So why do users “bounce” away? The major reasons are usually one or more of the following:
- it’s the wrong site or content;
- it takes too long to load;
- any calls to action are not clear;
- the navigation is awkward or confusing;
- it’s visually unappealing;
- it feels untrustworthy;
- they just don’t like it.
Got the wrong site
Make sure any content that will be picked up by search engines is clear and relevant. When your site shows up in search results, you want to make sure that the user can tell what it is you do/sell.
It might be worth checking that your url is not getting confused with another site’s. I don’t know how many times I visited habitat.com only to rediscover that it was not the correct address for the furniture store (which is habitat.co.uk).
Of course, having users bounce from your site because they’ve got there by mistake is not an indication that anything is wrong with your site, but it does muddy the analytics waters. By doing what you can to make sure that your visitors are your intended target, you’ll know that your bounce rate is a genuine reflection of user reaction to your site.
Page load speed
There are disagreements over the precise number of seconds the average user is prepared to wait for a page to load, but it’s safe to say you want as fast as possible, not least because load time has a major impact on your Google ranking. So at the very least, make sure you’ve optimised your images, minified your js and css and stripped out any unnecessary code.
I’d suggest reading The quick guide to speeding up your websites as a good starting point.
A bounce is usually explained in simple terms, as a single page visit. A more precise explanation of a bounce as far as Google Analytics go, is a single page visit that involves only one GIF request to the Google Analytics server. (The data collected from a page by the GA tracking code is sent to the Analytics servers as a list of parameters attached to a request for a single pixel GIF image, which is why this process is referred to as a GIF request.)
This means that there are things you can do to get more meaningful results in your analytics by providing the potential for more GIF requests. Setting up events which can be tracked as interactions is a good start. These can be things like a sign up form, a download, a video which the user clicks to play; you can even track whether a user has scrolled to a certain point in the page.
This last could be especially useful on a blog to show how many users scrolled to the bottom of an article. Of course this alone can’t tell you if they read the article, but you can use event tracking to work out how long a user has spent on a page. GA calculates a session duration (i.e. time spent on a site) as the time of the last engagement hit, or tracked user interaction, on the last page minus the first hit on the first page.
If there are no engagement hits on the last page, then it uses the time of the first hit on the last page instead. Crucially, this means that GA can calculate the length of time between a user arriving at a page and triggering your tracked event. In theory, you could eliminate your bounce rate by setting up events which will trigger every time a user visits your page, causing a second GIF request.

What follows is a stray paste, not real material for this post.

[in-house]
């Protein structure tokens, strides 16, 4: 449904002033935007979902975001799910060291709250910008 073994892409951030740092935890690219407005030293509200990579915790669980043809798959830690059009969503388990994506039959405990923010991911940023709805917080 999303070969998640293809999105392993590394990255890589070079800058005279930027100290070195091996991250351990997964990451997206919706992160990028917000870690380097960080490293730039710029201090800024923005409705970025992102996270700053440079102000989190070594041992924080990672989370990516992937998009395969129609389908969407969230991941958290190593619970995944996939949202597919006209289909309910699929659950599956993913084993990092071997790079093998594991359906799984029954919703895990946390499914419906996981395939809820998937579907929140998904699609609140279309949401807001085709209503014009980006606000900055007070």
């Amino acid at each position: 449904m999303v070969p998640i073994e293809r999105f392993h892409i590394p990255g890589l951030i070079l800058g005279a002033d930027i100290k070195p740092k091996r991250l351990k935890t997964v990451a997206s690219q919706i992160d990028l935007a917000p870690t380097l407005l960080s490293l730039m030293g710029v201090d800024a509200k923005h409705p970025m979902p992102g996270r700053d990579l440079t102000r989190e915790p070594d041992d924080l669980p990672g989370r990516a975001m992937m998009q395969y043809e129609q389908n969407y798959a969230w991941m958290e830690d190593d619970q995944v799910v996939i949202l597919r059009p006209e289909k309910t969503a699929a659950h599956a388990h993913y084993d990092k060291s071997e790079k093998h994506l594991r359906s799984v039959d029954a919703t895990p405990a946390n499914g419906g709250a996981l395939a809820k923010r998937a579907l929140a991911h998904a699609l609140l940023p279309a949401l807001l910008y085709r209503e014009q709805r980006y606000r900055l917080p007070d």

This would be foolish as, although Google may (they deny it but the jury appears to still be out) be using bounce rates when ranking, having no bounce rate tells you absolutely nothing about how users react to your site. A bounce rate which is extremely low, below 10% say, is most likely to be the result of an error in your tracking or analytics set up, which again, renders the results useless to you.
A cluttered, disorganised page can be off-putting. Poor typography, too much text to read, lots of adverts scattered everywhere, random pop-ups, eye-watering colour scheme: these are all things which can make users run screaming. Plus no one is going to hand over their money on an e-commerce site which feels untrustworthy to them. Make sure your site is well designed, following good UX guidelines.
These can vary depending on who you ask, but the basics are good typography, clear content hierarchy, adequate spacing of elements and clear calls to action. And remember, just because you like a certain image or font does not mean it works in the context of a particular page.
The most important thing to remember when checking your bounce rate is context. Check it against the benchmarks, and evaluate what a good rate for each particular page should be. If it is too low, check for script or set up errors in your analytics; if it’s too high, try some of the above tips.
It’s best to make one change at a time, and then check if it has made a difference. Bounce rate can be your friend, if you learn to use it properly.
Above all, remember that bounce rate — like all analytics — is a tool. Having a healthy bounce rate will not magically increase sales or sign ups, but investigating an unhealthy one can help you find the weak points in your site.
Originally published at www.webdesignerdepot.com.